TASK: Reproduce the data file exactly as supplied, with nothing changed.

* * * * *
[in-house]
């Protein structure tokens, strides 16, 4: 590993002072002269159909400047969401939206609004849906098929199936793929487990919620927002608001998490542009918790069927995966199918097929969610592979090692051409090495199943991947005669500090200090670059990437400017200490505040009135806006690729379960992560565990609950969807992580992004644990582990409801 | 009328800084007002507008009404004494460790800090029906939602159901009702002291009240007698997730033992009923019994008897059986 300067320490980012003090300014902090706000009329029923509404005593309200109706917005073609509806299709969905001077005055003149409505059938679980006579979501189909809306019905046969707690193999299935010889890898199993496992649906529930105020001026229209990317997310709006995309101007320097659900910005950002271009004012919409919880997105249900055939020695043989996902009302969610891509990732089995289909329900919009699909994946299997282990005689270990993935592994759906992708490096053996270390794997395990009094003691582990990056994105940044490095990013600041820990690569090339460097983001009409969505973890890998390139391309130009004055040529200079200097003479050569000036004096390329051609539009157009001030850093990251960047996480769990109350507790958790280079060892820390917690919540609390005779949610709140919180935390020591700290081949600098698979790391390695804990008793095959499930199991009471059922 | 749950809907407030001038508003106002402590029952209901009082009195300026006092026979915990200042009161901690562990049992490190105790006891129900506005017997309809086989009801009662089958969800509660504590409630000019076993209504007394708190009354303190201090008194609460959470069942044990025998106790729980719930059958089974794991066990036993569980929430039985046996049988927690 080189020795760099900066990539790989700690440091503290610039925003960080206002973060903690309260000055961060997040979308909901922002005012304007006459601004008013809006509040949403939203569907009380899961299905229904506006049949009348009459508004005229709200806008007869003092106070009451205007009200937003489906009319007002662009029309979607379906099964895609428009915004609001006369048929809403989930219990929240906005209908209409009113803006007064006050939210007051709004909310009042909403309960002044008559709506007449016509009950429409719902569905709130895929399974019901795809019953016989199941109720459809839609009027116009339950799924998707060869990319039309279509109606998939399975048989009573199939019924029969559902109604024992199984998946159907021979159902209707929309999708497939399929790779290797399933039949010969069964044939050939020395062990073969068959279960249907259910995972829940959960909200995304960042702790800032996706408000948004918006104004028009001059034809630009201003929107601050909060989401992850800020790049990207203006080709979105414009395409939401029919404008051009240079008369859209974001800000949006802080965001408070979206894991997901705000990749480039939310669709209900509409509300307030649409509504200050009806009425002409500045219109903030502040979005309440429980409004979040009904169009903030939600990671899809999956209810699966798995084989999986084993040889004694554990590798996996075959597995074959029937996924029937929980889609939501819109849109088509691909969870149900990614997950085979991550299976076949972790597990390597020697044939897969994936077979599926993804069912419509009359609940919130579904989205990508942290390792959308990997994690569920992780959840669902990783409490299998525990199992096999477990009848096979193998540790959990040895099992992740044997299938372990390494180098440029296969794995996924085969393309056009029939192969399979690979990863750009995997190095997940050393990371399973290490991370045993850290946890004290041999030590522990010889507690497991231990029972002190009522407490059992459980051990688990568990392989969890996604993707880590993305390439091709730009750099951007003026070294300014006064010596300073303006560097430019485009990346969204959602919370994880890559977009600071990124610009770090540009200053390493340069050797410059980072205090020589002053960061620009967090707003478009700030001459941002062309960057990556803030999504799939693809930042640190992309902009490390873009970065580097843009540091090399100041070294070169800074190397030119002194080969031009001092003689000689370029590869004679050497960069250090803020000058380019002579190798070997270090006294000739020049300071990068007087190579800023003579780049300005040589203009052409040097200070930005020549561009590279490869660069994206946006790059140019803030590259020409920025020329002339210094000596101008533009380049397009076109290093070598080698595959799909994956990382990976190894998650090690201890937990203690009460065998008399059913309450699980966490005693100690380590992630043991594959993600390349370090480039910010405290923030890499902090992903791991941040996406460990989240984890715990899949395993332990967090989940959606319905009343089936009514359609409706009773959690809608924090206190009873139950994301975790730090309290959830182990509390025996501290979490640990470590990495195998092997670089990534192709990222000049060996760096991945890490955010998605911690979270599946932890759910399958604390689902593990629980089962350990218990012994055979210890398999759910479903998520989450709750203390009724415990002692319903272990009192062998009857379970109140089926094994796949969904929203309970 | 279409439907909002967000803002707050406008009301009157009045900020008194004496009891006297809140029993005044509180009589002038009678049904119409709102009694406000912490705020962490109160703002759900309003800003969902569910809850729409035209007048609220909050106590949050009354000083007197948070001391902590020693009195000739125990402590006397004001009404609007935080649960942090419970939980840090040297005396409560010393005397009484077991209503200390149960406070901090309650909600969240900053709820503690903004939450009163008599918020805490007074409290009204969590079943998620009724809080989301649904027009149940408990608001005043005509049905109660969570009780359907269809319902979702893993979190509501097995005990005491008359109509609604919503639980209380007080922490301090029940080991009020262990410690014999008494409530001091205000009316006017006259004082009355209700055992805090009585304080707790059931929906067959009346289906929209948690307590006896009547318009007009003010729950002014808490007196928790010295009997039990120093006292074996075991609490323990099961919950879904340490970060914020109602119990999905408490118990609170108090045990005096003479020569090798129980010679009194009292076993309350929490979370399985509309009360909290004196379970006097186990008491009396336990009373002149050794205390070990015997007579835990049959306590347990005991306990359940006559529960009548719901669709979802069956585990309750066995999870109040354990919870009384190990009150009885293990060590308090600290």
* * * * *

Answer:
[in-house]
């Protein structure tokens, strides 16, 4: 590993002072002269159909400047969401939206609004849906098929199936793929487990919620927002608001998490542009918790069927995966199918097929969610592979090692051409090495199943991947005669500090200090670059990437400017200490505040009135806006690729379960992560565990609950969807992580992004644990582990409801 | 009328800084007002507008009404004494460790800090029906939602159901009702002291009240007698997730033992009923019994008897059986 300067320490980012003090300014902090706000009329029923509404005593309200109706917005073609509806299709969905001077005055003149409505059938679980006579979501189909809306019905046969707690193999299935010889890898199993496992649906529930105020001026229209990317997310709006995309101007320097659900910005950002271009004012919409919880997105249900055939020695043989996902009302969610891509990732089995289909329900919009699909994946299997282990005689270990993935592994759906992708490096053996270390794997395990009094003691582990990056994105940044490095990013600041820990690569090339460097983001009409969505973890890998390139391309130009004055040529200079200097003479050569000036004096390329051609539009157009001030850093990251960047996480769990109350507790958790280079060892820390917690919540609390005779949610709140919180935390020591700290081949600098698979790391390695804990008793095959499930199991009471059922 | 749950809907407030001038508003106002402590029952209901009082009195300026006092026979915990200042009161901690562990049992490190105790006891129900506005017997309809086989009801009662089958969800509660504590409630000019076993209504007394708190009354303190201090008194609460959470069942044990025998106790729980719930059958089974794991066990036993569980929430039985046996049988927690 080189020795760099900066990539790989700690440091503290610039925003960080206002973060903690309260000055961060997040979308909901922002005012304007006459601004008013809006509040949403939203569907009380899961299905229904506006049949009348009459508004005229709200806008007869003092106070009451205007009200937003489906009319007002662009029309979607379906099964895609428009915004609001006369048929809403989930219990929240906005209908209409009113803006007064006050939210007051709004909310009042909403309960002044008559709506007449016509009950429409719902569905709130895929399974019901795809019953016989199941109720459809839609009027116009339950799924998707060869990319039309279509109606998939399975048989009573199939019924029969559902109604024992199984998946159907021979159902209707929309999708497939399929790779290797399933039949010969069964044939050939020395062990073969068959279960249907259910995972829940959960909200995304960042702790800032996706408000948004918006104004028009001059034809630009201003929107601050909060989401992850800020790049990207203006080709979105414009395409939401029919404008051009240079008369859209974001800000949006802080965001408070979206894991997901705000990749480039939310669709209900509409509300307030649409509504200050009806009425002409500045219109903030502040979005309440429980409004979040009904169009903030939600990671899809999956209810699966798995084989999986084993040889004694554990590798996996075959597995074959029937996924029937929980889609939501819109849109088509691909969870149900990614997950085979991550299976076949972790597990390597020697044939897969994936077979599926993804069912419509009359609940919130579904989205990508942290390792959308990997994690569920992780959840669902990783409490299998525990199992096999477990009848096979193998540790959990040895099992992740044997299938372990390494180098440029296969794995996924085969393309056009029939192969399979690979990863750009995997190095997940050393990371399973290490991370045993850290946890004290041999030590522990010889507690497991231990029972002190009522407490059992459980051990688990568990392989969890996604993707880590993305390439091709730009750099951007003026070294300014006064010596300073303006560097430019485009990346969204959602919370994880890559977009600071990124610009770090540009200053390493340069050797410059980072205090020589002053960061620009967090707003478009700030001459941002062309960057990556803030999504799939693809930042640190992309902009490390873009970065580097843009540091090399100041070294070169800074190397030119002194080969031009001092003689000689370029590869004679050497960069250090803020000058380019002579190798070997270090006294000739020049300071990068007087190579800023003579780049300005040589203009052409040097200070930005020549561009590279490869660069994206946006790059140019803030590259020409920025020329002339210094000596101008533009380049397009076109290093070598080698595959799909994956990382990976190894998650090690201890937990203690009460065998008399059913309450699980966490005693100690380590992630043991594959993600390349370090480039910010405290923030890499902090992903791991941040996406460990989240984890715990899949395993332990967090989940959606319905009343089936009514359609409706009773959690809608924090206190009873139950994301975790730090309290959830182990509390025996501290979490640990470590990495195998092997670089990534192709990222000049060996760096991945890490955010998605911690979270599946932890759910399958604390689902593990629980089962350990218990012994055979210890398999759910479903998520989450709750203390009724415990002692319903272990009192062998009857379970109140089926094994796949969904929203309970 | 279409439907909002967000803002707050406008009301009157009045900020008194004496009891006297809140029993005044509180009589002038009678049904119409709102009694406000912490705020962490109160703002759900309003800003969902569910809850729409035209007048609220909050106590949050009354000083007197948070001391902590020693009195000739125990402590006397004001009404609007935080649960942090419970939980840090040297005396409560010393005397009484077991209503200390149960406070901090309650909600969240900053709820503690903004939450009163008599918020805490007074409290009204969590079943998620009724809080989301649904027009149940408990608001005043005509049905109660969570009780359907269809319902979702893993979190509501097995005990005491008359109509609604919503639980209380007080922490301090029940080991009020262990410690014999008494409530001091205000009316006017006259004082009355209700055992805090009585304080707790059931929906067959009346289906929209948690307590006896009547318009007009003010729950002014808490007196928790010295009997039990120093006292074996075991609490323990099961919950879904340490970060914020109602119990999905408490118990609170108090045990005096003479020569090798129980010679009194009292076993309350929490979370399985509309009360909290004196379970006097186990008491009396336990009373002149050794205390070990015997007579835990049959306590347990005991306990359940006559529960009548719901669709979802069956585990309750066995999870109040354990919870009384190990009150009885293990060590308090600290």